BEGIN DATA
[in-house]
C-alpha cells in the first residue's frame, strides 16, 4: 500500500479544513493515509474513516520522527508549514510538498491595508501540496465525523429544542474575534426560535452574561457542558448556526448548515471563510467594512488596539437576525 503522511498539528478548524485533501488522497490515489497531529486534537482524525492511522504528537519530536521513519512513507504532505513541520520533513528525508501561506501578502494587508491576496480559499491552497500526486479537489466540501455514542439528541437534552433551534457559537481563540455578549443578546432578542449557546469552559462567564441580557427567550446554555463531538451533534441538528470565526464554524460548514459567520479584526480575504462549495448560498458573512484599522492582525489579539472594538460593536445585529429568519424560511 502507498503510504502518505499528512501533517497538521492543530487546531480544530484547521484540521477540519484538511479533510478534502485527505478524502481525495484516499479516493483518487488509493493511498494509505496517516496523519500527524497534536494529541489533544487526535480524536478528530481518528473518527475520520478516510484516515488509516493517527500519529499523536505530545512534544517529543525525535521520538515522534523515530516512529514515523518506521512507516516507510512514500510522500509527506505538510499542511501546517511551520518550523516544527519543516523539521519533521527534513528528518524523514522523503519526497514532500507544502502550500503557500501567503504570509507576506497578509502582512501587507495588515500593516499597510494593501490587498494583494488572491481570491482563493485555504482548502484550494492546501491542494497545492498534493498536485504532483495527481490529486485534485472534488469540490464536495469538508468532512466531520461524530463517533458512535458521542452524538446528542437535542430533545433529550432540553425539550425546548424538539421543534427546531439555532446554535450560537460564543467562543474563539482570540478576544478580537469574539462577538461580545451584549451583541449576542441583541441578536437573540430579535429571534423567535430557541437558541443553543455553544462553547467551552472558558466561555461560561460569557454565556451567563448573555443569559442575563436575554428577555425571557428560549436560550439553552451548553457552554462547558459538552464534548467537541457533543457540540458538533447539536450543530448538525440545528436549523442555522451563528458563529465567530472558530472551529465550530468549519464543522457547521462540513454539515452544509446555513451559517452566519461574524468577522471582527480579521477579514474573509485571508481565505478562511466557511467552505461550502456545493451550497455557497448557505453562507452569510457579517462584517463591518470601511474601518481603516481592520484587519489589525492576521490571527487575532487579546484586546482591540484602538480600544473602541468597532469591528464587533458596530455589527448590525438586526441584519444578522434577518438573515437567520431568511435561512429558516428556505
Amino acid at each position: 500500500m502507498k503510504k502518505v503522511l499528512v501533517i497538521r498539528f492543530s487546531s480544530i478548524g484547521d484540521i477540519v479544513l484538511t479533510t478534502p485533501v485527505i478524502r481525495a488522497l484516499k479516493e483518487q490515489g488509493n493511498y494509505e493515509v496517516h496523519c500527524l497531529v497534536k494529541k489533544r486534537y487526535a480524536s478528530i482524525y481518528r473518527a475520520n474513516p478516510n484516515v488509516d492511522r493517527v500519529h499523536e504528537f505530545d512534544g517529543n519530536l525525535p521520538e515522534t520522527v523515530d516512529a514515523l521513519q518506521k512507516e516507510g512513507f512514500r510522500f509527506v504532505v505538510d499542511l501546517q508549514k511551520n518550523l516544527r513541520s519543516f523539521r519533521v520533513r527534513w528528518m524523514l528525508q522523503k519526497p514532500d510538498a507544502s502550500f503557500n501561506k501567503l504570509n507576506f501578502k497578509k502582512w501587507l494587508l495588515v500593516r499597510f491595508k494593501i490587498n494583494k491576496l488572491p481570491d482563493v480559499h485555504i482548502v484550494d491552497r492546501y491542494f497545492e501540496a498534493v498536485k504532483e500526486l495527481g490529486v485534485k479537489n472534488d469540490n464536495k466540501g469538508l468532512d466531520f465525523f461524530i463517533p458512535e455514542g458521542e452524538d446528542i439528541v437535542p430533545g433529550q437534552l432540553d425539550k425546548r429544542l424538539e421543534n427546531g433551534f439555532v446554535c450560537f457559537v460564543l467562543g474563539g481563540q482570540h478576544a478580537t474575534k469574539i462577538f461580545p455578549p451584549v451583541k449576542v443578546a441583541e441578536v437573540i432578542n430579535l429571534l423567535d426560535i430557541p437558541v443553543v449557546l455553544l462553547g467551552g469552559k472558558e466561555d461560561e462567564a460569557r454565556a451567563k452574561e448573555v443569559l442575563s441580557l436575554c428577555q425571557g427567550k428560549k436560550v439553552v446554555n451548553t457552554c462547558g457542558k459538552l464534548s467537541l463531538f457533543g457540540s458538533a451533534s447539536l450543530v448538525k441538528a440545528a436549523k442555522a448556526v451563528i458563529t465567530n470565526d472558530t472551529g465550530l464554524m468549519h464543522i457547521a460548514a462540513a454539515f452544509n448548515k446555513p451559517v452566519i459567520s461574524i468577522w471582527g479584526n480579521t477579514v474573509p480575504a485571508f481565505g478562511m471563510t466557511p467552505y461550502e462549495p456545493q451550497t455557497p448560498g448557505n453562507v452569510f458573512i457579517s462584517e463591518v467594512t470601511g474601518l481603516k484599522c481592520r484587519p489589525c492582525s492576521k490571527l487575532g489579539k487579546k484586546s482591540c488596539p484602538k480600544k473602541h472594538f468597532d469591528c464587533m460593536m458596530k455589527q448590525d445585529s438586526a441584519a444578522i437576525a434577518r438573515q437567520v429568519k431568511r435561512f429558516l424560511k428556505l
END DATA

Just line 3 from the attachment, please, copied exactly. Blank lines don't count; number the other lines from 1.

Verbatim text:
Amino acid at each position: 500500500m502507498k503510504k502518505v503522511l499528512v501533517i497538521r498539528f492543530s487546531s480544530i478548524g484547521d484540521i477540519v479544513l484538511t479533510t478534502p485533501v485527505i478524502r481525495a488522497l484516499k479516493e483518487q490515489g488509493n493511498y494509505e493515509v496517516h496523519c500527524l497531529v497534536k494529541k489533544r486534537y487526535a480524536s478528530i482524525y481518528r473518527a475520520n474513516p478516510n484516515v488509516d492511522r493517527v500519529h499523536e504528537f505530545d512534544g517529543n519530536l525525535p521520538e515522534t520522527v523515530d516512529a514515523l521513519q518506521k512507516e516507510g512513507f512514500r510522500f509527506v504532505v505538510d499542511l501546517q508549514k511551520n518550523l516544527r513541520s519543516f523539521r519533521v520533513r527534513w528528518m524523514l528525508q522523503k519526497p514532500d510538498a507544502s502550500f503557500n501561506k501567503l504570509n507576506f501578502k497578509k502582512w501587507l494587508l495588515v500593516r499597510f491595508k494593501i490587498n494583494k491576496l488572491p481570491d482563493v480559499h485555504i482548502v484550494d491552497r492546501y491542494f497545492e501540496a498534493v498536485k504532483e500526486l495527481g490529486v485534485k479537489n472534488d469540490n464536495k466540501g469538508l468532512d466531520f465525523f461524530i463517533p458512535e455514542g458521542e452524538d446528542i439528541v437535542p430533545g433529550q437534552l432540553d425539550k425546548r429544542l424538539e421543534n427546531g433551534f439555532v446554535c450560537f457559537v460564543l467562543g474563539g481563540q482570540h478576544a478580537t474575534k469574539i462577538f461580545p455578549p451584549v451583541k449576542v443578546a441583541e441578536v437573540i432578542n430579535l429571534l423567535d426560535i430557541p437558541v443553543v449557546l455553544l462553547g467551552g469552559k472558558e466561555d461560561e462567564a460569557r454565556a451567563k452574561e448573555v443569559l442575563s441580557l436575554c428577555q425571557g427567550k428560549k436560550v439553552v446554555n451548553t457552554c462547558g457542558k459538552l464534548s467537541l463531538f457533543g457540540s458538533a451533534s447539536l450543530v448538525k441538528a440545528a436549523k442555522a448556526v451563528i458563529t465567530n470565526d472558530t472551529g465550530l464554524m468549519h464543522i457547521a460548514a462540513a454539515f452544509n448548515k446555513p451559517v452566519i459567520s461574524i468577522w471582527g479584526n480579521t477579514v474573509p480575504a485571508f481565505g478562511m471563510t466557511p467552505y461550502e462549495p456545493q451550497t455557497p448560498g448557505n453562507v452569510f458573512i457579517s462584517e463591518v467594512t470601511g474601518l481603516k484599522c481592520r484587519p489589525c492582525s492576521k490571527l487575532g489579539k487579546k484586546s482591540c488596539p484602538k480600544k473602541h472594538f468597532d469591528c464587533m460593536m458596530k455589527q448590525d445585529s438586526a441584519a444578522i437576525a434577518r438573515q437567520v429568519k431568511r435561512f429558516l424560511k428556505l